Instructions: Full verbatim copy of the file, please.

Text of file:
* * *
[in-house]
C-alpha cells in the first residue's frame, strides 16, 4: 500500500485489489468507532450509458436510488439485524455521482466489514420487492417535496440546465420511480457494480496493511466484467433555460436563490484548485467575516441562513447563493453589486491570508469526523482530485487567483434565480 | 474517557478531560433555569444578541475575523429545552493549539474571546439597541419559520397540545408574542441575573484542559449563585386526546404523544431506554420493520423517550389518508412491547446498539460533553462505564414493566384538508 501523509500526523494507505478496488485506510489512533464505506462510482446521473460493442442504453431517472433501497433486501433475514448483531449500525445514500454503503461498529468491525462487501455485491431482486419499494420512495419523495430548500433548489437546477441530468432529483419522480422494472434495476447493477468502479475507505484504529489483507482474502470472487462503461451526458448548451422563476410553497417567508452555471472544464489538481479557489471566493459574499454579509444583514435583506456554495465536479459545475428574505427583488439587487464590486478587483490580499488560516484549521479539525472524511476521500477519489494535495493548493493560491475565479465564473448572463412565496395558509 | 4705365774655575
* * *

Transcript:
[in-house]
C-alpha cells in the first residue's frame, strides 16, 4: 500500500485489489468507532450509458436510488439485524455521482466489514420487492417535496440546465420511480457494480496493511466484467433555460436563490484548485467575516441562513447563493453589486491570508469526523482530485487567483434565480 | 474517557478531560433555569444578541475575523429545552493549539474571546439597541419559520397540545408574542441575573484542559449563585386526546404523544431506554420493520423517550389518508412491547446498539460533553462505564414493566384538508 501523509500526523494507505478496488485506510489512533464505506462510482446521473460493442442504453431517472433501497433486501433475514448483531449500525445514500454503503461498529468491525462487501455485491431482486419499494420512495419523495430548500433548489437546477441530468432529483419522480422494472434495476447493477468502479475507505484504529489483507482474502470472487462503461451526458448548451422563476410553497417567508452555471472544464489538481479557489471566493459574499454579509444583514435583506456554495465536479459545475428574505427583488439587487464590486478587483490580499488560516484549521479539525472524511476521500477519489494535495493548493493560491475565479465564473448572463412565496395558509 | 4705365774655575